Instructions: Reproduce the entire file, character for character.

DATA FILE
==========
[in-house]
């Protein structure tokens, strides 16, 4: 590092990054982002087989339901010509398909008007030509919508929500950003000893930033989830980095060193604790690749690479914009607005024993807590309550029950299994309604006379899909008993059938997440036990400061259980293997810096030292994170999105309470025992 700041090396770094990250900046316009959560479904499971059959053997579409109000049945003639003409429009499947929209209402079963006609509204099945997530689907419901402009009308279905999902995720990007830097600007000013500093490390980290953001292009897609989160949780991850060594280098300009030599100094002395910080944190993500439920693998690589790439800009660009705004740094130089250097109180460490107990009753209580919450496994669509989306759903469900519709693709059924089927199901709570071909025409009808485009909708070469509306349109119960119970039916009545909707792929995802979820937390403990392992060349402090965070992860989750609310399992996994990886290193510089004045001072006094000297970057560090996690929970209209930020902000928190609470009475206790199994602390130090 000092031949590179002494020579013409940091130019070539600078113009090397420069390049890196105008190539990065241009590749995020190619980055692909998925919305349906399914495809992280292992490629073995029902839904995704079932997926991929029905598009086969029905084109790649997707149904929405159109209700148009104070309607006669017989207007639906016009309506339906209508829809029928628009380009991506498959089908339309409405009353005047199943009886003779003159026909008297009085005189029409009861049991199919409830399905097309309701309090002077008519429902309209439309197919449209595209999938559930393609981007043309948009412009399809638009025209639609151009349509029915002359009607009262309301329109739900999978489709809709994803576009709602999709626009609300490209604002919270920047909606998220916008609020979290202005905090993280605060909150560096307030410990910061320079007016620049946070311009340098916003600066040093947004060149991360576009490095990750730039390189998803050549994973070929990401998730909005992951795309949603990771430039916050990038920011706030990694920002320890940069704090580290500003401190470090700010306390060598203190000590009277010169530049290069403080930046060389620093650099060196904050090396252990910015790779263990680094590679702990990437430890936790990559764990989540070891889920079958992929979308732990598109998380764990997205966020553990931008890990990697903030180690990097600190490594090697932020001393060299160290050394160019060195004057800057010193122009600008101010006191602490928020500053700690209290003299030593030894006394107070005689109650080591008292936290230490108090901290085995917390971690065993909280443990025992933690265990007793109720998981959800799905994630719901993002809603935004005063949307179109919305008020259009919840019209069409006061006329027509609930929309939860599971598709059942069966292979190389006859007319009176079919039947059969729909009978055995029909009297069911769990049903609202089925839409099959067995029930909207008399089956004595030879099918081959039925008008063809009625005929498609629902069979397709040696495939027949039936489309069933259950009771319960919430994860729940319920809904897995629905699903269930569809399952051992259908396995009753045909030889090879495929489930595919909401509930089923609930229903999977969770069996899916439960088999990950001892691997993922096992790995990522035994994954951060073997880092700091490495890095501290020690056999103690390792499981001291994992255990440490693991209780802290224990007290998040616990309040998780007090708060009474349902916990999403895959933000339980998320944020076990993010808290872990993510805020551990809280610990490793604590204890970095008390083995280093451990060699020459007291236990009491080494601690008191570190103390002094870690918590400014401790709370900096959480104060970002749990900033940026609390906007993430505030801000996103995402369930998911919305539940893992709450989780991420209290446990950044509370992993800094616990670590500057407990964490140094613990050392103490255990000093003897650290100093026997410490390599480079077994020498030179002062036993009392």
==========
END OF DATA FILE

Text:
[in-house]
């Protein structure tokens, strides 16, 4: 590092990054982002087989339901010509398909008007030509919508929500950003000893930033989830980095060193604790690749690479914009607005024993807590309550029950299994309604006379899909008993059938997440036990400061259980293997810096030292994170999105309470025992 700041090396770094990250900046316009959560479904499971059959053997579409109000049945003639003409429009499947929209209402079963006609509204099945997530689907419901402009009308279905999902995720990007830097600007000013500093490390980290953001292009897609989160949780991850060594280098300009030599100094002395910080944190993500439920693998690589790439800009660009705004740094130089250097109180460490107990009753209580919450496994669509989306759903469900519709693709059924089927199901709570071909025409009808485009909708070469509306349109119960119970039916009545909707792929995802979820937390403990392992060349402090965070992860989750609310399992996994990886290193510089004045001072006094000297970057560090996690929970209209930020902000928190609470009475206790199994602390130090 000092031949590179002494020579013409940091130019070539600078113009090397420069390049890196105008190539990065241009590749995020190619980055692909998925919305349906399914495809992280292992490629073995029902839904995704079932997926991929029905598009086969029905084109790649997707149904929405159109209700148009104070309607006669017989207007639906016009309506339906209508829809029928628009380009991506498959089908339309409405009353005047199943009886003779003159026909008297009085005189029409009861049991199919409830399905097309309701309090002077008519429902309209439309197919449209595209999938559930393609981007043309948009412009399809638009025209639609151009349509029915002359009607009262309301329109739900999978489709809709994803576009709602999709626009609300490209604002919270920047909606998220916008609020979290202005905090993280605060909150560096307030410990910061320079007016620049946070311009340098916003600066040093947004060149991360576009490095990750730039390189998803050549994973070929990401998730909005992951795309949603990771430039916050990038920011706030990694920002320890940069704090580290500003401190470090700010306390060598203190000590009277010169530049290069403080930046060389620093650099060196904050090396252990910015790779263990680094590679702990990437430890936790990559764990989540070891889920079958992929979308732990598109998380764990997205966020553990931008890990990697903030180690990097600190490594090697932020001393060299160290050394160019060195004057800057010193122009600008101010006191602490928020500053700690209290003299030593030894006394107070005689109650080591008292936290230490108090901290085995917390971690065993909280443990025992933690265990007793109720998981959800799905994630719901993002809603935004005063949307179109919305008020259009919840019209069409006061006329027509609930929309939860599971598709059942069966292979190389006859007319009176079919039947059969729909009978055995029909009297069911769990049903609202089925839409099959067995029930909207008399089956004595030879099918081959039925008008063809009625005929498609629902069979397709040696495939027949039936489309069933259950009771319960919430994860729940319920809904897995629905699903269930569809399952051992259908396995009753045909030889090879495929489930595919909401509930089923609930229903999977969770069996899916439960088999990950001892691997993922096992790995990522035994994954951060073997880092700091490495890095501290020690056999103690390792499981001291994992255990440490693991209780802290224990007290998040616990309040998780007090708060009474349902916990999403895959933000339980998320944020076990993010808290872990993510805020551990809280610990490793604590204890970095008390083995280093451990060699020459007291236990009491080494601690008191570190103390002094870690918590400014401790709370900096959480104060970002749990900033940026609390906007993430505030801000996103995402369930998911919305539940893992709450989780991420209290446990950044509370992993800094616990670590500057407990964490140094613990050392103490255990000093003897650290100093026997410490390599480079077994020498030179002062036993009392």